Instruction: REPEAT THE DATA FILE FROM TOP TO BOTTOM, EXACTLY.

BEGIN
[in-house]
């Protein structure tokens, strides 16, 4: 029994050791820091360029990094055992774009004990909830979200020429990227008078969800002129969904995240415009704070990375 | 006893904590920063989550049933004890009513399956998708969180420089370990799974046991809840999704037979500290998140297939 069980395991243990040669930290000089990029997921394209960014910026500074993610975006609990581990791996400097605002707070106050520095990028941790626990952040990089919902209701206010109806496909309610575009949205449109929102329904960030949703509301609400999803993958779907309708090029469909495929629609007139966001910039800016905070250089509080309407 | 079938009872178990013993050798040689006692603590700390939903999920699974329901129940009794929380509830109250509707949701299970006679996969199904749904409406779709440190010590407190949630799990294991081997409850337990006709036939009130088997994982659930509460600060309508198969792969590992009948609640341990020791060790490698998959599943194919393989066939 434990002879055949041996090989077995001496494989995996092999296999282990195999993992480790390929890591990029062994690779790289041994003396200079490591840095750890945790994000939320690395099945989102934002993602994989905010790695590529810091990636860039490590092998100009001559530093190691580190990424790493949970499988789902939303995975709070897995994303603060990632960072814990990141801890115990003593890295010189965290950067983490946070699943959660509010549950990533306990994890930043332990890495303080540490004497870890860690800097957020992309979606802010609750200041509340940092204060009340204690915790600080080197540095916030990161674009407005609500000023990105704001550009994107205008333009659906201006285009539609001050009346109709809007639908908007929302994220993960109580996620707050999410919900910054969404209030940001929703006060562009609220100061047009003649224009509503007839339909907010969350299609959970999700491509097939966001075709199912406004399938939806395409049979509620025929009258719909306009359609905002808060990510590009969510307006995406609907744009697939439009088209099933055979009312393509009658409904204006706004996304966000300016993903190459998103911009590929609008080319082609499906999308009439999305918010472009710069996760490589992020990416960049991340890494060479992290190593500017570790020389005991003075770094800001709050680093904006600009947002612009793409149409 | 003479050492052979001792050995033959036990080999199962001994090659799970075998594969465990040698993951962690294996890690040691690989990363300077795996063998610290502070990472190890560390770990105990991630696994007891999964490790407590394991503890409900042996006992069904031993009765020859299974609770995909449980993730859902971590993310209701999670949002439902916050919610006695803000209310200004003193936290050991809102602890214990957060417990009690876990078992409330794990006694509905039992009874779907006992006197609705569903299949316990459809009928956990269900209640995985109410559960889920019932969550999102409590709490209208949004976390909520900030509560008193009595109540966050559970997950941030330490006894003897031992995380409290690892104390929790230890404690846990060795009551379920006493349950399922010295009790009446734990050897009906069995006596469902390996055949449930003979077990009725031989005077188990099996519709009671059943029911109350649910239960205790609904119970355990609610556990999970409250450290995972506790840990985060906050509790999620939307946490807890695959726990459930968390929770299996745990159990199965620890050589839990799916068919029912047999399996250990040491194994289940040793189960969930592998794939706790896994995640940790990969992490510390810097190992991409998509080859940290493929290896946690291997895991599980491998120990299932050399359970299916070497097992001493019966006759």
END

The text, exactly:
[in-house]
């Protein structure tokens, strides 16, 4: 029994050791820091360029990094055992774009004990909830979200020429990227008078969800002129969904995240415009704070990375 | 006893904590920063989550049933004890009513399956998708969180420089370990799974046991809840999704037979500290998140297939 069980395991243990040669930290000089990029997921394209960014910026500074993610975006609990581990791996400097605002707070106050520095990028941790626990952040990089919902209701206010109806496909309610575009949205449109929102329904960030949703509301609400999803993958779907309708090029469909495929629609007139966001910039800016905070250089509080309407 | 079938009872178990013993050798040689006692603590700390939903999920699974329901129940009794929380509830109250509707949701299970006679996969199904749904409406779709440190010590407190949630799990294991081997409850337990006709036939009130088997994982659930509460600060309508198969792969590992009948609640341990020791060790490698998959599943194919393989066939 434990002879055949041996090989077995001496494989995996092999296999282990195999993992480790390929890591990029062994690779790289041994003396200079490591840095750890945790994000939320690395099945989102934002993602994989905010790695590529810091990636860039490590092998100009001559530093190691580190990424790493949970499988789902939303995975709070897995994303603060990632960072814990990141801890115990003593890295010189965290950067983490946070699943959660509010549950990533306990994890930043332990890495303080540490004497870890860690800097957020992309979606802010609750200041509340940092204060009340204690915790600080080197540095916030990161674009407005609500000023990105704001550009994107205008333009659906201006285009539609001050009346109709809007639908908007929302994220993960109580996620707050999410919900910054969404209030940001929703006060562009609220100061047009003649224009509503007839339909907010969350299609959970999700491509097939966001075709199912406004399938939806395409049979509620025929009258719909306009359609905002808060990510590009969510307006995406609907744009697939439009088209099933055979009312393509009658409904204006706004996304966000300016993903190459998103911009590929609008080319082609499906999308009439999305918010472009710069996760490589992020990416960049991340890494060479992290190593500017570790020389005991003075770094800001709050680093904006600009947002612009793409149409 | 003479050492052979001792050995033959036990080999199962001994090659799970075998594969465990040698993951962690294996890690040691690989990363300077795996063998610290502070990472190890560390770990105990991630696994007891999964490790407590394991503890409900042996006992069904031993009765020859299974609770995909449980993730859902971590993310209701999670949002439902916050919610006695803000209310200004003193936290050991809102602890214990957060417990009690876990078992409330794990006694509905039992009874779907006992006197609705569903299949316990459809009928956990269900209640995985109410559960889920019932969550999102409590709490209208949004976390909520900030509560008193009595109540966050559970997950941030330490006894003897031992995380409290690892104390929790230890404690846990060795009551379920006493349950399922010295009790009446734990050897009906069995006596469902390996055949449930003979077990009725031989005077188990099996519709009671059943029911109350649910239960205790609904119970355990609610556990999970409250450290995972506790840990985060906050509790999620939307946490807890695959726990459930968390929770299996745990159990199965620890050589839990799916068919029912047999399996250990040491194994289940040793189960969930592998794939706790896994995640940790990969992490510390810097190992991409998509080859940290493929290896946690291997895991599980491998120990299932050399359970299916070497097992001493019966006759």